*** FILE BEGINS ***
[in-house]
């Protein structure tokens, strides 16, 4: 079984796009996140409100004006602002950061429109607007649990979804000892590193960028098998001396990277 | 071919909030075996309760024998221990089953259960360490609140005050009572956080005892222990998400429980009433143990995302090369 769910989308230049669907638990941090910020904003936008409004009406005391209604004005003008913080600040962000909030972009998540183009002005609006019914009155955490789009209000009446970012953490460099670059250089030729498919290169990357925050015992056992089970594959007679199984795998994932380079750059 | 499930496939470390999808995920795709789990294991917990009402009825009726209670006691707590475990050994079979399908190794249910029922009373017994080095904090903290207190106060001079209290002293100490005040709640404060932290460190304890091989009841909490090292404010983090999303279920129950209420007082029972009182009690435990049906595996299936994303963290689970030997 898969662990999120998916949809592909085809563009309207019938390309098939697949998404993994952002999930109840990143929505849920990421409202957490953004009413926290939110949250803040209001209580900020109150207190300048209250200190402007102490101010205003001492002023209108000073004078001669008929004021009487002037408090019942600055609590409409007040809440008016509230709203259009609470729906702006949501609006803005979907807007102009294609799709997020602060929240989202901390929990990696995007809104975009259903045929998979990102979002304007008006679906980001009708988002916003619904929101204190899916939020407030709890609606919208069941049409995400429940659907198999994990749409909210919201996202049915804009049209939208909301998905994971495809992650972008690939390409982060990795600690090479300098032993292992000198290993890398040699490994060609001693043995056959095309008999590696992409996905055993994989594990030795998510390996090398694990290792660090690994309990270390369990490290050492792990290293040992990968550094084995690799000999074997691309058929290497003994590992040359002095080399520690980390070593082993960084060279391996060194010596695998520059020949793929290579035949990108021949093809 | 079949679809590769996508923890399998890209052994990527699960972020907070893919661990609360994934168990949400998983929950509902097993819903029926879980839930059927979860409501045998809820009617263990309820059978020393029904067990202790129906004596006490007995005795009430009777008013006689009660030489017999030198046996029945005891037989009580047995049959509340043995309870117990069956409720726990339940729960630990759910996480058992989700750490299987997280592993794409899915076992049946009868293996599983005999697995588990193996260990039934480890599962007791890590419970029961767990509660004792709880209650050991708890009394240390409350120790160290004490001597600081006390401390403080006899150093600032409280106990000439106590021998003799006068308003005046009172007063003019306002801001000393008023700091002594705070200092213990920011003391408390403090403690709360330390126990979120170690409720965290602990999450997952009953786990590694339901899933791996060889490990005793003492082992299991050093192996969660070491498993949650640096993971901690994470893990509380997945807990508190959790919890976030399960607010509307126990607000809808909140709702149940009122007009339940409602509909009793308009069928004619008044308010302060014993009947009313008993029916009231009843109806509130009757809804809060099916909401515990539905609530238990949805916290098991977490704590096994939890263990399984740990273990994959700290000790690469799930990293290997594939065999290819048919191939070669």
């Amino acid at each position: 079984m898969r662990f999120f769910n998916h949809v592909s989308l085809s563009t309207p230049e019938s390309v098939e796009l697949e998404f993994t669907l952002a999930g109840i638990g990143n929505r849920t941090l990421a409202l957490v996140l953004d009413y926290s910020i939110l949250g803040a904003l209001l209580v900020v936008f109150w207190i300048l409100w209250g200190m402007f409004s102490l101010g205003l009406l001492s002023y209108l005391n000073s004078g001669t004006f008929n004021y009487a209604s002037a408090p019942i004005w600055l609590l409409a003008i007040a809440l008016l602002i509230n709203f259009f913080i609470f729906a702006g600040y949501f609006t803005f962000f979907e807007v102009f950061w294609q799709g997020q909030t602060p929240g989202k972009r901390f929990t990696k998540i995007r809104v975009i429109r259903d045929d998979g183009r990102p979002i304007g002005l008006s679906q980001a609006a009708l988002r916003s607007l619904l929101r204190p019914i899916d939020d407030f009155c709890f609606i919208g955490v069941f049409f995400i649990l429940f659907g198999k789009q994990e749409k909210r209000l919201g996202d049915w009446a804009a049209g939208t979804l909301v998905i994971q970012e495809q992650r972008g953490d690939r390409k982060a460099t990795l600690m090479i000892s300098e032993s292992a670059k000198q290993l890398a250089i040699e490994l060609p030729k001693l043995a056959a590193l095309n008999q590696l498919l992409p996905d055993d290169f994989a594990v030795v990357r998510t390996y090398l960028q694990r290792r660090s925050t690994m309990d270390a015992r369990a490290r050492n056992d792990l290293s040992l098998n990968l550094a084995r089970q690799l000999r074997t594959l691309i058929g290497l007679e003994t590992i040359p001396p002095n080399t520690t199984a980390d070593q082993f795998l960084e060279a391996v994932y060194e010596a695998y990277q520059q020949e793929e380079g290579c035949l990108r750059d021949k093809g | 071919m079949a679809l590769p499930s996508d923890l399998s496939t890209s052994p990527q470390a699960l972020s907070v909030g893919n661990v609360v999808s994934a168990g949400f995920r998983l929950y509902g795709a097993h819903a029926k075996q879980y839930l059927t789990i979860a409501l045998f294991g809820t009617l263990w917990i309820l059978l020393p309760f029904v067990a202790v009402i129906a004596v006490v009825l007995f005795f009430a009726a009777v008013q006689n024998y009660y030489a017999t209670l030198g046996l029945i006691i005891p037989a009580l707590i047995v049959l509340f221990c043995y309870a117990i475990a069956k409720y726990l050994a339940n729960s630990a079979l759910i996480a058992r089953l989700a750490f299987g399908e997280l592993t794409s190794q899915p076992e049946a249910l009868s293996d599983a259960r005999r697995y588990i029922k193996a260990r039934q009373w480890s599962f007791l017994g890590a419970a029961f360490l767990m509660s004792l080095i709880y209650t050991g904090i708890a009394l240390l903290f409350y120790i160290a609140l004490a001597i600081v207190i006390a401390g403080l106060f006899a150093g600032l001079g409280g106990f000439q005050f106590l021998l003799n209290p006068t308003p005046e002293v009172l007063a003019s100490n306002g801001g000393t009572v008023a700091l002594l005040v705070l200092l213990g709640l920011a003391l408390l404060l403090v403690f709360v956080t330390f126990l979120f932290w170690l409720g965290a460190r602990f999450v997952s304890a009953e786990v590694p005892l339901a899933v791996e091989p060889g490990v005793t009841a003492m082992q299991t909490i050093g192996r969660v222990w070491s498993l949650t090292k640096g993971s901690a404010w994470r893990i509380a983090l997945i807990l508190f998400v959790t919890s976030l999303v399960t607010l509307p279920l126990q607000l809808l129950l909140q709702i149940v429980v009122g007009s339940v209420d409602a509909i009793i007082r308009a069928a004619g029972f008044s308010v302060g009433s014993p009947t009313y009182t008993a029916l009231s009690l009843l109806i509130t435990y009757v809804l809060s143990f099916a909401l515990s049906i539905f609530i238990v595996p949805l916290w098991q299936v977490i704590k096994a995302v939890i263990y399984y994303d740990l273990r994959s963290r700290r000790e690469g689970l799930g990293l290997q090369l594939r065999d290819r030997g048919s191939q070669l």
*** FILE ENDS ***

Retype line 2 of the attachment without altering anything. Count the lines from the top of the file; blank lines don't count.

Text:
């Protein structure tokens, strides 16, 4: 079984796009996140409100004006602002950061429109607007649990979804000892590193960028098998001396990277 | 071919909030075996309760024998221990089953259960360490609140005050009572956080005892222990998400429980009433143990995302090369 769910989308230049669907638990941090910020904003936008409004009406005391209604004005003008913080600040962000909030972009998540183009002005609006019914009155955490789009209000009446970012953490460099670059250089030729498919290169990357925050015992056992089970594959007679199984795998994932380079750059 | 499930496939470390999808995920795709789990294991917990009402009825009726209670006691707590475990050994079979399908190794249910029922009373017994080095904090903290207190106060001079209290002293100490005040709640404060932290460190304890091989009841909490090292404010983090999303279920129950209420007082029972009182009690435990049906595996299936994303963290689970030997 898969662990999120998916949809592909085809563009309207019938390309098939697949998404993994952002999930109840990143929505849920990421409202957490953004009413926290939110949250803040209001209580900020109150207190300048209250200190402007102490101010205003001492002023209108000073004078001669008929004021009487002037408090019942600055609590409409007040809440008016509230709203259009609470729906702006949501609006803005979907807007102009294609799709997020602060929240989202901390929990990696995007809104975009259903045929998979990102979002304007008006679906980001009708988002916003619904929101204190899916939020407030709890609606919208069941049409995400429940659907198999994990749409909210919201996202049915804009049209939208909301998905994971495809992650972008690939390409982060990795600690090479300098032993292992000198290993890398040699490994060609001693043995056959095309008999590696992409996905055993994989594990030795998510390996090398694990290792660090690994309990270390369990490290050492792990290293040992990968550094084995690799000999074997691309058929290497003994590992040359002095080399520690980390070593082993960084060279391996060194010596695998520059020949793929290579035949990108021949093809 | 079949679809590769996508923890399998890209052994990527699960972020907070893919661990609360994934168990949400998983929950509902097993819903029926879980839930059927979860409501045998809820009617263990309820059978020393029904067990202790129906004596006490007995005795009430009777008013006689009660030489017999030198046996029945005891037989009580047995049959509340043995309870117990069956409720726990339940729960630990759910996480058992989700750490299987997280592993794409899915076992049946009868293996599983005999697995588990193996260990039934480890599962007791890590419970029961767990509660004792709880209650050991708890009394240390409350120790160290004490001597600081006390401390403080006899150093600032409280106990000439106590021998003799006068308003005046009172007063003019306002801001000393008023700091002594705070200092213990920011003391408390403090403690709360330390126990979120170690409720965290602990999450997952009953786990590694339901899933791996060889490990005793003492082992299991050093192996969660070491498993949650640096993971901690994470893990509380997945807990508190959790919890976030399960607010509307126990607000809808909140709702149940009122007009339940409602509909009793308009069928004619008044308010302060014993009947009313008993029916009231009843109806509130009757809804809060099916909401515990539905609530238990949805916290098991977490704590096994939890263990399984740990273990994959700290000790690469799930990293290997594939065999290819048919191939070669």